Monday, May 29, 2017

Pensions - Conservatives have protected pensions and will continue to.


The Conservative-led coalition government introduced the "Triple lock" on pensions in 2010. As a result,

The state pension has increased by more than £1,250 in the last seven years.

A decade ago, poverty blighted the retirement of many older people. That’s why we introduced the Triple Lock – where the State Pension rises by whichever is highest of earnings, inflation, or 2.5 per cent.

That has worked – increasing the full basic state pension by over £1,250 in cash terms and reducing pensioner poverty to historically low levels. This also represents a significant increase in real terms in the state pension.

The Conservatives will keep the "Triple Lock" until 2020 in line with the 2015 manifesto.

After that there will be a "Double Lock" so that the state pension will increase in line with inflation or average earnings, whichever is higher.

We will also take action to ensure that workers cannot lose out because their employers mismanage their pension schemes.

Prime Minister Theresa May has announced plans to protect the pensions of workers against irresponsible behaviour by company bosses.

In recent years, the employees of large, household-name companies have found their pensions put at risk by the irresponsible behaviour of bosses like Robert Maxwell. But responsible companies managing their pension scheme in the right way have found their competitive position suffer from that same behaviour.

This is bad for both workers and the market as a whole, and that’s why we will act. A Conservative Government led by Theresa May will give the Pensions Regulator the power to scrutinise takeovers and unsustainable dividend payments that threaten the solvency of a company pension scheme.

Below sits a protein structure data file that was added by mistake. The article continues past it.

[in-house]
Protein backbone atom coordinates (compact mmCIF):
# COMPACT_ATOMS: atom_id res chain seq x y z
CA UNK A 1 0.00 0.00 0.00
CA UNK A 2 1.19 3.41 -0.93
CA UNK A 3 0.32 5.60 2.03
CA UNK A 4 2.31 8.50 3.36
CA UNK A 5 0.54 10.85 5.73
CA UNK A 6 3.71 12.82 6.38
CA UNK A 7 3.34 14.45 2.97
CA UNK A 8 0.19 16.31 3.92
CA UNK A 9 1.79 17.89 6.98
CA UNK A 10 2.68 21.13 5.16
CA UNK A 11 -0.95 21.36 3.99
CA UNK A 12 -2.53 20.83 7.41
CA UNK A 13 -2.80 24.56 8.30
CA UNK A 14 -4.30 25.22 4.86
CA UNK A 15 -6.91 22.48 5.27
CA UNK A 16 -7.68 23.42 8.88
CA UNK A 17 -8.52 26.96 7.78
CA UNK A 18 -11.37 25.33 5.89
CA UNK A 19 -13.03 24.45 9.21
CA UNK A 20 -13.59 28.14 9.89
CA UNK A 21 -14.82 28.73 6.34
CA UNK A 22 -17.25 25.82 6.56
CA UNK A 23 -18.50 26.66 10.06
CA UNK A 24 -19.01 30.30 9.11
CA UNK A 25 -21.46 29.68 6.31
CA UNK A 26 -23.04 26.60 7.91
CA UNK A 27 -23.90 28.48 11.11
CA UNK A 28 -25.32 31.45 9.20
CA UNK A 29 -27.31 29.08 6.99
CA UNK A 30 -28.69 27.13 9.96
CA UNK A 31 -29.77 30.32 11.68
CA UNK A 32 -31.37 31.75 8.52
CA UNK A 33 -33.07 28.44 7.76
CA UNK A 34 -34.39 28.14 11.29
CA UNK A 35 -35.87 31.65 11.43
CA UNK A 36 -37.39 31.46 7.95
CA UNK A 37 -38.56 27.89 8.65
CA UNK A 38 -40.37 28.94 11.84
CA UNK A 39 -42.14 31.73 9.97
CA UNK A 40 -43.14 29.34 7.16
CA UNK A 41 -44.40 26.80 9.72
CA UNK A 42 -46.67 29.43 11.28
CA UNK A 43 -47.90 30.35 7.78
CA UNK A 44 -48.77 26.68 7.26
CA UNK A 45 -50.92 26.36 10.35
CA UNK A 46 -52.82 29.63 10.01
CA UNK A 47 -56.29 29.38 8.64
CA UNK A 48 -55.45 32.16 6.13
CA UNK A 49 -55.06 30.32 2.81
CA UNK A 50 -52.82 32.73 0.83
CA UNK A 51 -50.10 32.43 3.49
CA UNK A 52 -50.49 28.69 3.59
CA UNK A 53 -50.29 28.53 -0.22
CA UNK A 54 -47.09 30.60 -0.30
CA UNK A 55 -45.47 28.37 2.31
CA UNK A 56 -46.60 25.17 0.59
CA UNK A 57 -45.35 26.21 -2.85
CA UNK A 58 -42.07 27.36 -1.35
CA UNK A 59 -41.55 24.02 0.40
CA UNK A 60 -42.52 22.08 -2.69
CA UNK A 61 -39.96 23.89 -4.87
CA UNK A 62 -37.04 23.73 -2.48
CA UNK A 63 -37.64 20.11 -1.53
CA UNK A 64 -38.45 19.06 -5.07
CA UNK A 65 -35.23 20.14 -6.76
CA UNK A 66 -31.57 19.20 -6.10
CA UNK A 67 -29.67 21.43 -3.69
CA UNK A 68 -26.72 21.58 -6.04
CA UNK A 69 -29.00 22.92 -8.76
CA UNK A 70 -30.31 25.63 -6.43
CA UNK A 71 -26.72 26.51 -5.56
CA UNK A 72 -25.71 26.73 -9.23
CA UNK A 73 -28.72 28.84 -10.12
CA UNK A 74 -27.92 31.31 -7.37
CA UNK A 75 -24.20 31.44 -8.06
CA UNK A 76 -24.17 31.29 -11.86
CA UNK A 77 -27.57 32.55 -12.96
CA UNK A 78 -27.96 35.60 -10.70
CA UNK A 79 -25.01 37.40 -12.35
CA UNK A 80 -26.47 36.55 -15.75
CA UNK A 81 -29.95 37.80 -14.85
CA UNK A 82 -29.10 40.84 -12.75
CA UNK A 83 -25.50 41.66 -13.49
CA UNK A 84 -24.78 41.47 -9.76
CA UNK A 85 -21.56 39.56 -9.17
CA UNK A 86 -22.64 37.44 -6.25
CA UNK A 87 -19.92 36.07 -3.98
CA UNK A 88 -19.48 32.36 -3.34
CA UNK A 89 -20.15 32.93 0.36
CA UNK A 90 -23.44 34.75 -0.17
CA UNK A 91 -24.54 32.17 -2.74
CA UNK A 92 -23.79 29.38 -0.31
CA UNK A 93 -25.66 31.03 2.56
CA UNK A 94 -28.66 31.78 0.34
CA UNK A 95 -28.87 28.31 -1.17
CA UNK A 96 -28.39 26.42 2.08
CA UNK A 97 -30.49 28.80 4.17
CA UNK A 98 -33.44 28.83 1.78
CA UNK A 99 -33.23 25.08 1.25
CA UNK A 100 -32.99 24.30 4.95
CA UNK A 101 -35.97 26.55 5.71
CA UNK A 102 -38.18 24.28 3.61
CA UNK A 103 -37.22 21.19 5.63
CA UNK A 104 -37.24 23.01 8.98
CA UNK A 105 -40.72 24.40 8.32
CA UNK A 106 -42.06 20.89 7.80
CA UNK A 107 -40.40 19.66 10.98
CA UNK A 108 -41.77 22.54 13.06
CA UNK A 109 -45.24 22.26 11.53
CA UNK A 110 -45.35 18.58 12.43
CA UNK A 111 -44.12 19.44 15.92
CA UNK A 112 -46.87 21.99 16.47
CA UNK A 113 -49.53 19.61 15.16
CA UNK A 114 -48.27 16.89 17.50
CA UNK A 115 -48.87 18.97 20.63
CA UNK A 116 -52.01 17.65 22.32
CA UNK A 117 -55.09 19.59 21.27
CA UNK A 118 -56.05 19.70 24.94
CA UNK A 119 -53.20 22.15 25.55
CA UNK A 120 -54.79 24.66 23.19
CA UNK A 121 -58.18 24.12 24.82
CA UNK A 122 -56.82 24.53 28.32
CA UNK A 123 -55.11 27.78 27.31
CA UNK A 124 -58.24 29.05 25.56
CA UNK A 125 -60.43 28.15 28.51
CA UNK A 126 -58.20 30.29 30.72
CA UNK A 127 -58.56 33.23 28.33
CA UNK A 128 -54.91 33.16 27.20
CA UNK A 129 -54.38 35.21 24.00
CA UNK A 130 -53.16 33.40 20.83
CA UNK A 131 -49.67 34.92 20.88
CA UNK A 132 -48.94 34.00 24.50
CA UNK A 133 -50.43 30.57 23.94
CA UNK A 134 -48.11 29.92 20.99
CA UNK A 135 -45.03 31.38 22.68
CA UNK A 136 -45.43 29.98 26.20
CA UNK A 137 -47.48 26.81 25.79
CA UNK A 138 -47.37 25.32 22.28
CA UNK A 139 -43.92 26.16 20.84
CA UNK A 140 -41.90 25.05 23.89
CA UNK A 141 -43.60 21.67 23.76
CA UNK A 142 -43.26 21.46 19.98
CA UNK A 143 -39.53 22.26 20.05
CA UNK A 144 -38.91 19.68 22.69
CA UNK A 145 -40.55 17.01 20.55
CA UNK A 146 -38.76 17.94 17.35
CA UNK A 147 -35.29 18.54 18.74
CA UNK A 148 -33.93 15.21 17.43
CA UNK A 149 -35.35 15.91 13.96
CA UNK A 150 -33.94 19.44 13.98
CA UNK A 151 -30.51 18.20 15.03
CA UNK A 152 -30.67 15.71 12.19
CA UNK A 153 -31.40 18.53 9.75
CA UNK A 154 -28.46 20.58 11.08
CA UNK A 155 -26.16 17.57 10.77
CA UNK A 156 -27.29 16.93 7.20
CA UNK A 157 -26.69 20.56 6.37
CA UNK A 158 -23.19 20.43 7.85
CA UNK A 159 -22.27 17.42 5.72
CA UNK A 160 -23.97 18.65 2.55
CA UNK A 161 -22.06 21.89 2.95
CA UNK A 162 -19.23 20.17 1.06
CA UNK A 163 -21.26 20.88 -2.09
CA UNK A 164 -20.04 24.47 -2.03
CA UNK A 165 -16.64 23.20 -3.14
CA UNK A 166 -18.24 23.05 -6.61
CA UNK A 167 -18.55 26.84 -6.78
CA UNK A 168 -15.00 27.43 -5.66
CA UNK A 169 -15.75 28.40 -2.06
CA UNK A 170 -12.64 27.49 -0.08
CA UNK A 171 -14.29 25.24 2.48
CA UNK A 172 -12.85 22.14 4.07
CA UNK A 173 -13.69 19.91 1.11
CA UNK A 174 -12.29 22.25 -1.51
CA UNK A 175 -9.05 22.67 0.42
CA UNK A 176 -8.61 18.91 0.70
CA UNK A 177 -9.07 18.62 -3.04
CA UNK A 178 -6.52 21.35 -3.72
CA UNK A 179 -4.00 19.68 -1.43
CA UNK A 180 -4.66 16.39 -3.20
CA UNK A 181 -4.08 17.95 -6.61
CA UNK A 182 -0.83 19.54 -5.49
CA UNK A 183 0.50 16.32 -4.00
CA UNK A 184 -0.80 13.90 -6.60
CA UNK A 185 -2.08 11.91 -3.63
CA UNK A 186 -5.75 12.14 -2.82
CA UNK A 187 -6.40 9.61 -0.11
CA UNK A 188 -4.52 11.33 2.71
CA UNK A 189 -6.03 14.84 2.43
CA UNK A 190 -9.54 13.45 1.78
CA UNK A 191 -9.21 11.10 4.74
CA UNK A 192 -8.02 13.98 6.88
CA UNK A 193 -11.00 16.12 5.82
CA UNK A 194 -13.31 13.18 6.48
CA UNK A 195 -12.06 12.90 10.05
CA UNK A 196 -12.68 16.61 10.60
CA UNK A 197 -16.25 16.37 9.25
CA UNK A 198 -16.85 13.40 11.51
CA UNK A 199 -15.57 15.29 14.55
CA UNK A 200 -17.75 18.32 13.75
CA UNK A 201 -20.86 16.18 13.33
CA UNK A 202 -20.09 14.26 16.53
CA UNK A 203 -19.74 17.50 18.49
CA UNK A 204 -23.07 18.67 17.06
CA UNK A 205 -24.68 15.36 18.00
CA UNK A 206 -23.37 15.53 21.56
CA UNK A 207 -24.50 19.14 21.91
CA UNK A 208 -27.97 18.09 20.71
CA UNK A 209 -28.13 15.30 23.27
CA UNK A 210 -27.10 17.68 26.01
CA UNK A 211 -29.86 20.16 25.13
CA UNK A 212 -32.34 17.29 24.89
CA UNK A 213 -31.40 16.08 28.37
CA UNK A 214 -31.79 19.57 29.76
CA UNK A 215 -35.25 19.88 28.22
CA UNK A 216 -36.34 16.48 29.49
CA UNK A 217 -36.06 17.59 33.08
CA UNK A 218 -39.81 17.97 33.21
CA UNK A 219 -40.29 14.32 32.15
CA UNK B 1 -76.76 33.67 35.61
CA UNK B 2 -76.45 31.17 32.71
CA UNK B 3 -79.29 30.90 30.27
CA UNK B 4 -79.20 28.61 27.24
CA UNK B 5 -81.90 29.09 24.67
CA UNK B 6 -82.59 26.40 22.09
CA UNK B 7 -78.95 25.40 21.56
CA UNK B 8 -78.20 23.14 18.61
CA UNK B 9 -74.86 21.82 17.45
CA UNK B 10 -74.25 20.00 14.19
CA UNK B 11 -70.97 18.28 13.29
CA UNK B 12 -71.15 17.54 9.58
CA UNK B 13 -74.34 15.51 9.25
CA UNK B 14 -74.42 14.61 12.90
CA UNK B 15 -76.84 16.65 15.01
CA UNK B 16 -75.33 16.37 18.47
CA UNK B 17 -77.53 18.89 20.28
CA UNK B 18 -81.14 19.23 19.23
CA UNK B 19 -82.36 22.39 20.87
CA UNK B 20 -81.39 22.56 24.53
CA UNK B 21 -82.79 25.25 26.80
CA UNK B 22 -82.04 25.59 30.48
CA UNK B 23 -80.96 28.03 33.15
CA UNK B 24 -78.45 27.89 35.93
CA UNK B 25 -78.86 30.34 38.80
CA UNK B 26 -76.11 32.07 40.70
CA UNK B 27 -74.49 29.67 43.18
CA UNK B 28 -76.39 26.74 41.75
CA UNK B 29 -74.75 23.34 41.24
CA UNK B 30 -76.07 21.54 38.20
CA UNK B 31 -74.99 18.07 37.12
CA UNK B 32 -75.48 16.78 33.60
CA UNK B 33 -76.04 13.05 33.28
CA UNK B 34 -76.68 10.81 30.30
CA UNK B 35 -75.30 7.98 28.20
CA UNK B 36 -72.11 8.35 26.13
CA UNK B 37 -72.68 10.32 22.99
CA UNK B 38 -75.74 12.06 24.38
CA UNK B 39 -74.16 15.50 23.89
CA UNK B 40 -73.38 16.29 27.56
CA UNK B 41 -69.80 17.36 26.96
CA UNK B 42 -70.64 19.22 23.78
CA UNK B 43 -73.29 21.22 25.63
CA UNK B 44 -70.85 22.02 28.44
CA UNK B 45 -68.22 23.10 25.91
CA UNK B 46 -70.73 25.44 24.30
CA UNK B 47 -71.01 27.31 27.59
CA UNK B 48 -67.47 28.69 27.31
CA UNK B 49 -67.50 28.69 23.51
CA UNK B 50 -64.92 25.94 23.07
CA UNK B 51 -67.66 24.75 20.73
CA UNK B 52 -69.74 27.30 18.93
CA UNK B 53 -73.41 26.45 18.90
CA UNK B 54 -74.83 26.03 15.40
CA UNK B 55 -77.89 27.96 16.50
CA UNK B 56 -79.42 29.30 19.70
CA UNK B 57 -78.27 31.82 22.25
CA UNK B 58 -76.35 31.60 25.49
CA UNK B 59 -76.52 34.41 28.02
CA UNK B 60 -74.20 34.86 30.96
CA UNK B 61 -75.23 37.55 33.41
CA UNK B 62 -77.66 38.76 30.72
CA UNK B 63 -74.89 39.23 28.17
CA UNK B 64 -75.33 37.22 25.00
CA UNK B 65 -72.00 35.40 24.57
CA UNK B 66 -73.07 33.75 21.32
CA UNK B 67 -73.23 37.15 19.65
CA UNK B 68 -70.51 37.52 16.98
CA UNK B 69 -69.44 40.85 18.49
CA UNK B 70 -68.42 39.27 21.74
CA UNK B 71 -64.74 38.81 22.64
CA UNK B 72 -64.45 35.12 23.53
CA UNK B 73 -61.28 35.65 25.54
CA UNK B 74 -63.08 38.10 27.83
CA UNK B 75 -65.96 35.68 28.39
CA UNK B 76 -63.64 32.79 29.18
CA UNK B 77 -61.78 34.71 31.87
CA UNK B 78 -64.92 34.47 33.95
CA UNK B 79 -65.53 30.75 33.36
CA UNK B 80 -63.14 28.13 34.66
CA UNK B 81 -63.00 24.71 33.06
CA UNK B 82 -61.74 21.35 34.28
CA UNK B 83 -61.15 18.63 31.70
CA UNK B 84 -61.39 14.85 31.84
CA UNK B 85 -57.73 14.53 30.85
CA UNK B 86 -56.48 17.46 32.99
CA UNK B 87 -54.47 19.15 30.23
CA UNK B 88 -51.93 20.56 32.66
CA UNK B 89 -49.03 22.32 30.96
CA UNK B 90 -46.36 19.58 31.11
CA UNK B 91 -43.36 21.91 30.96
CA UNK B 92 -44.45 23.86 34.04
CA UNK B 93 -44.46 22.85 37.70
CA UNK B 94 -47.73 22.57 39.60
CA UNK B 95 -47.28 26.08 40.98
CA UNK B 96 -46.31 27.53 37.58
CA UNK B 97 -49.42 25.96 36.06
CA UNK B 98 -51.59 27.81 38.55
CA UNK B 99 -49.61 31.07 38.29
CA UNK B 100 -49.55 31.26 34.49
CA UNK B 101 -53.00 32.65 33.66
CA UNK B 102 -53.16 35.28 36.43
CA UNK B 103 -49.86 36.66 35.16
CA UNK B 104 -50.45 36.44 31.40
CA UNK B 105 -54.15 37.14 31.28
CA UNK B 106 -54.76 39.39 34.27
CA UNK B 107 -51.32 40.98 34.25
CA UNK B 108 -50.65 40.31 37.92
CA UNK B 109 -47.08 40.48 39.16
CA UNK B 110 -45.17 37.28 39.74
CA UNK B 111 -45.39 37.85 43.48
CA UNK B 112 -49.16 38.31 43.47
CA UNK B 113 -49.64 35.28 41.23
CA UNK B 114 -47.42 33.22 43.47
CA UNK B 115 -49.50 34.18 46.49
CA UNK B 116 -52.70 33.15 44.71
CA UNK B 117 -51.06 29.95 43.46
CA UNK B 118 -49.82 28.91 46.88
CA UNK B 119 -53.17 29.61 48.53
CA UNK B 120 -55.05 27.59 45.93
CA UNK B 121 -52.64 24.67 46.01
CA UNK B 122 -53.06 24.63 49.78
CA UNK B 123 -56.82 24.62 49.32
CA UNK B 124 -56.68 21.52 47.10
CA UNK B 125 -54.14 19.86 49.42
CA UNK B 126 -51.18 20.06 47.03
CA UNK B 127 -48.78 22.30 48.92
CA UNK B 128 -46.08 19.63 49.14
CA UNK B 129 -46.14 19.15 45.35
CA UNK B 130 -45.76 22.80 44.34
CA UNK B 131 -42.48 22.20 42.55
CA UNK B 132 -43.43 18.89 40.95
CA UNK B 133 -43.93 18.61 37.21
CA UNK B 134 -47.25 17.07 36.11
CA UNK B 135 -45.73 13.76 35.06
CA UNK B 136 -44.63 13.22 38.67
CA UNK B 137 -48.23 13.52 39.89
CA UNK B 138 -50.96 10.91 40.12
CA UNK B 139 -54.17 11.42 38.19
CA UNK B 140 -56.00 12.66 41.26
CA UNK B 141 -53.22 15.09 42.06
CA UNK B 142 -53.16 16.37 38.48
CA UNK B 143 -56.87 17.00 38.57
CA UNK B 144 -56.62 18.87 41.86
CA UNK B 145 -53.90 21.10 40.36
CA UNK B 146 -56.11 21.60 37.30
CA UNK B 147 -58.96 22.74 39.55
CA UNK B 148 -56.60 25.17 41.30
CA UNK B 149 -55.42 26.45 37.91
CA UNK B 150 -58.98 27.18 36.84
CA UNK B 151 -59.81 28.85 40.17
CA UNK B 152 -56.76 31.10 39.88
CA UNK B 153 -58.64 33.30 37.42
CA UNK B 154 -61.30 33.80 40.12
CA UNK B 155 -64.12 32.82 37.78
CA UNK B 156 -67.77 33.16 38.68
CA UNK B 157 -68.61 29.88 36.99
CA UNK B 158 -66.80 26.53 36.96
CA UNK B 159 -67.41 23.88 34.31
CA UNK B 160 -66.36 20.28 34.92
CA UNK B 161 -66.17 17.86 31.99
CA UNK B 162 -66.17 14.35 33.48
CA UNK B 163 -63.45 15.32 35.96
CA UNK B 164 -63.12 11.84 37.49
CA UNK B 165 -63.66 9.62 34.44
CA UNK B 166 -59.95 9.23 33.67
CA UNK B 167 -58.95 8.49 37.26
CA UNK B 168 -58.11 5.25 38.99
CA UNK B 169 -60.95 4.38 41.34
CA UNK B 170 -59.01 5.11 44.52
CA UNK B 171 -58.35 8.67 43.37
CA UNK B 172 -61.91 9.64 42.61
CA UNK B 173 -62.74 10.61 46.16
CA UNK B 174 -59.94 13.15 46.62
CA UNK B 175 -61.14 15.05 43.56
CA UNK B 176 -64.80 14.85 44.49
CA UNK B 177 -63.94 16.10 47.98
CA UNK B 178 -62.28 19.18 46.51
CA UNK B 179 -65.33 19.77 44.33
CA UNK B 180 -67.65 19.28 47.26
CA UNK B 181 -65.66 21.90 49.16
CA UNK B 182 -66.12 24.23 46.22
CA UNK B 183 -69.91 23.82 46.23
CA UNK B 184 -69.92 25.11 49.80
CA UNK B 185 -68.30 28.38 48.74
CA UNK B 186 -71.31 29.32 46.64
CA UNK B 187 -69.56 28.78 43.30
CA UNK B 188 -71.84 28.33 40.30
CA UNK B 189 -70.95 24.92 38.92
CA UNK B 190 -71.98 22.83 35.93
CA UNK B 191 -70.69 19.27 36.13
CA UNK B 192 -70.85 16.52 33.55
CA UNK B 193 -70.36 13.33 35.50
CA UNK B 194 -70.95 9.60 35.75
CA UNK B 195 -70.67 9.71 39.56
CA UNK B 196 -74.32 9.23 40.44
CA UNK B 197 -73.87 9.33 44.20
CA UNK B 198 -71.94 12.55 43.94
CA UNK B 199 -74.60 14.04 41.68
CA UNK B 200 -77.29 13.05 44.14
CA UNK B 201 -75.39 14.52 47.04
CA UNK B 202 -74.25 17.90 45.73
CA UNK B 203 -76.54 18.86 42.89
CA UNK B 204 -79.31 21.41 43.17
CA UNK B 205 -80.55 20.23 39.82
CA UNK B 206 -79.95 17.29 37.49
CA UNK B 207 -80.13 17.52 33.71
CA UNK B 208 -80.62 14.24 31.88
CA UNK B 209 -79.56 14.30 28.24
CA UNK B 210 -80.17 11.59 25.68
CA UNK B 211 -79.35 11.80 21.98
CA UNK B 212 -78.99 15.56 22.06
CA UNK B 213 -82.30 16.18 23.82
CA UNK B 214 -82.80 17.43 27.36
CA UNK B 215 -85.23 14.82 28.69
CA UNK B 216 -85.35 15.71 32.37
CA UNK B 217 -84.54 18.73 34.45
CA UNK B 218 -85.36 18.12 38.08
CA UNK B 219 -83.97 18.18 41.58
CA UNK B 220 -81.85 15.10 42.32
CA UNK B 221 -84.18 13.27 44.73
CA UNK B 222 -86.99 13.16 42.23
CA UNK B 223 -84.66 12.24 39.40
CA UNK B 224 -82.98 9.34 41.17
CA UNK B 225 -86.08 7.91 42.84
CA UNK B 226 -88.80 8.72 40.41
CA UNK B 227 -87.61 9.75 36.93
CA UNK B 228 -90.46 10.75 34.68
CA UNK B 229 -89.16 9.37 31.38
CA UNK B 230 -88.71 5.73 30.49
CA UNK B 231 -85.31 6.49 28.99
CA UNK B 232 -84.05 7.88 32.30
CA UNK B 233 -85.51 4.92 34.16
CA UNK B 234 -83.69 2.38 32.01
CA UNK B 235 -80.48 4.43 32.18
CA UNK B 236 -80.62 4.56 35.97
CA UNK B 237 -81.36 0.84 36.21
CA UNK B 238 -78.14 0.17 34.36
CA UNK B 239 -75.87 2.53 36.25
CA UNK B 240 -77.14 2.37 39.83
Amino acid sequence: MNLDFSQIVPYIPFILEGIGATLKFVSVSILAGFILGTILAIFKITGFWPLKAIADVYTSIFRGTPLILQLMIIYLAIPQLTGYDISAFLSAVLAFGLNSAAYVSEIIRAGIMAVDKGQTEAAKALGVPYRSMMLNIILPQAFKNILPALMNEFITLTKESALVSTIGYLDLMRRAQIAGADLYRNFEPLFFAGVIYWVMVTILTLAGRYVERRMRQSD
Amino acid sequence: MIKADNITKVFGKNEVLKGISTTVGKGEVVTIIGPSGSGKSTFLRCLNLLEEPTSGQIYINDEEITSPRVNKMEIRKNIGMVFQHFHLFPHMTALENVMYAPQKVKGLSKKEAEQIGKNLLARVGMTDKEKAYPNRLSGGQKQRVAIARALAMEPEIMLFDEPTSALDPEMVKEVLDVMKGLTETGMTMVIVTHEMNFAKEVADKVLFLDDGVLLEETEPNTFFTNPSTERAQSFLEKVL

Under our plans, any company pursuing a merger or acquisition valued over a certain amount or with over a certain number of members in the pension scheme would have to notify the Pensions Regulator, who could then apply certain conditions.

In cases where there is no credible plan in place and no willingness to ensure the solvency of the scheme, the Pensions Regulator could be given new powers to block a takeover. This would include the power to issue punitive fines for those found to have willfully left a scheme under-resourced.

If fines proved insufficient, the company directors in question could be struck off for a period of time and a new offence could be introduced to make it a criminal act for a company board to intentionally or recklessly put at risk the ability of a pension scheme to meet its obligations.

In short we will tighten the rules on pensions during takeovers, and increase punishments for those caught mismanaging schemes.

This is all part of how Theresa May and the Conservatives plan to build a stronger economy and deliver a more secure future for families across the country.

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